On to the plate

Experimenting with flavours, colours and style of food served at our place

Gingerbread Cookies with faces


FacesI’m really enjoying decorating cookies. Last Christmas was the first time I really got involved in cookies. While I’ve not spent a lot of time over the last 12 months decorating cookies, it’s something that I often want to get back to doing.

This weekend I didn’t have any plans for cakes while meant I was free to tinker about.

Last weekend I stumbled across SweetSugarBelle’s recipe for her favourite Gingerbread. It had been my plan to bake these cookies until I spotted her recipe for Orange Gingerbread. Yum!

I made the cookie dough Thursday evening. It was very soft, just like the recipe said. I wish I knew what the dough was meant to look like. I worried mine was too soft but how would I know? I had nothing to compare to.

What I did like about the dough being this soft was being able to more or less spread it out onto waxed paper. This would make it significantly easier for me to roll, after all the job was mostly done.1311_Gingerbread cookie dough-2-2

Even though the dough had been in the fridge for 24 hours, it was still soft. It had firmed but by the time I had rolled and then cut shapes (3 trays) the dough has softened so much that it was just about impossible to work with. I couldn’t for the life of me get the cut shape pulled away from the surrounding dough. I was almost beside myself with frustration. I got to the point I figured I’d have to toss the dough back into the mixer and add more flour to it.

I had managed to get one tray of cut shapes and the extra dough had been re-rolled. I grabbed my Angel cutter (thanks Mum!) and floured the cutter. I’d not done that with the 3 trays already cut out and put back into the fridge to firm up. What I noticed was how much easier the Angels came away from the surrounding dough. It was enough to give me hope that all was not lost. I got to re-cutting the shapes I’d made with the floured cutter and was now putting the dough into the freezer.

I’m not going to lie, it was still a very fiddly and delicate process, but it was working give or take. I was able to pull away the surrounding dough easier and ease the shapes off the waxed paper (I swapped to baking paper, a safe guard in case I couldn’t get the cookies off, I could at least just shove the whole lot, as is, into the oven). The cookies baked for 7 minutes before I turned the tray away and then cooked a further 2 minutes.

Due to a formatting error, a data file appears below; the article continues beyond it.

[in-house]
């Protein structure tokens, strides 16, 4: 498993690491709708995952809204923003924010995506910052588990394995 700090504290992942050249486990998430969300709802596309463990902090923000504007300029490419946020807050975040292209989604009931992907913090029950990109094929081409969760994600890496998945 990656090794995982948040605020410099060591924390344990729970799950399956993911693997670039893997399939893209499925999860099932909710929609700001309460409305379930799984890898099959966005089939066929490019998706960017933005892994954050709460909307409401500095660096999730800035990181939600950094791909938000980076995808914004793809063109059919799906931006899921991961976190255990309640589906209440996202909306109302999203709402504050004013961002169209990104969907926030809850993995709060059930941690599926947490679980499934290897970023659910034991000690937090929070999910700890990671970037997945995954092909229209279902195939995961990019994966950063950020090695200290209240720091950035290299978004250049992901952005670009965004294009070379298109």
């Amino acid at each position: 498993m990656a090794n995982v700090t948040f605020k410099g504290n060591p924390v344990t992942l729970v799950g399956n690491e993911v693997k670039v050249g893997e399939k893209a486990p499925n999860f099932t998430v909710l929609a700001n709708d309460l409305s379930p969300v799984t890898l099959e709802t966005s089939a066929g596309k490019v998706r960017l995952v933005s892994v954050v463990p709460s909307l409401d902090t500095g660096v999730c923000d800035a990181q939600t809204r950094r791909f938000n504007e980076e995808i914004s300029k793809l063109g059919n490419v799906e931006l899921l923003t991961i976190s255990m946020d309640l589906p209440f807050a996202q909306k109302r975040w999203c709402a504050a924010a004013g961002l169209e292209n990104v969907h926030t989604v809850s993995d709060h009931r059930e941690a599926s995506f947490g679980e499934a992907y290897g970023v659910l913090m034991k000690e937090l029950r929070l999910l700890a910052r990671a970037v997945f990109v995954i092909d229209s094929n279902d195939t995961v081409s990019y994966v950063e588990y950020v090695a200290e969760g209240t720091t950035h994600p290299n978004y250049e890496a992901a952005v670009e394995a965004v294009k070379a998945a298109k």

This was the first time I cut dough without a cutter. I know it’s not an alarming event, but it was something I’d not done before. Add to that I modified a cookie shape, it was a night for all out kitchen adventure.

I used my ornament cutter but then used a small egg shape cutter to lop off the pointed end of the ornament to make a nice rounded oval shape.

I had seen these cookies on SweetSugarBelle’s blog and I was going to try my hand at them.

It wouldn’t have hurt me to re-look at the faces again. I’m way off on the eyelashes. And talking of eyelashes. I made an absolute mess of the one girl (far left). I covered it up by applying more of the same flesh coloured royal icing over top, but as you can see, it’s still hideous. And none of the eyelashes are right. Oh well. There’ll be another time I’m sure, and I’ll learn from this experience 🙂Boys and Girls

The egg cutter was used for the boys faces. Because I’m really bad at piping lines I used another round cookie cutter and my PME scribe tool to mark the shape so that I could use it as a guide when I piped the icing. I did this one the girls faces also. It worked well.

The royal icing I made last weekend I didn’t like. This weekend I used the recipe off SSB’s website, but I replaced the Meringue powder with the egg albumen. I halved the recipe too. Because the recipe is in cups, I had to weigh out ¾ of a cup of egg albumen to work out what half of that would be in grams. So to save you the worry, it’s 33gm for a ½ recipe, or 66gm for the full.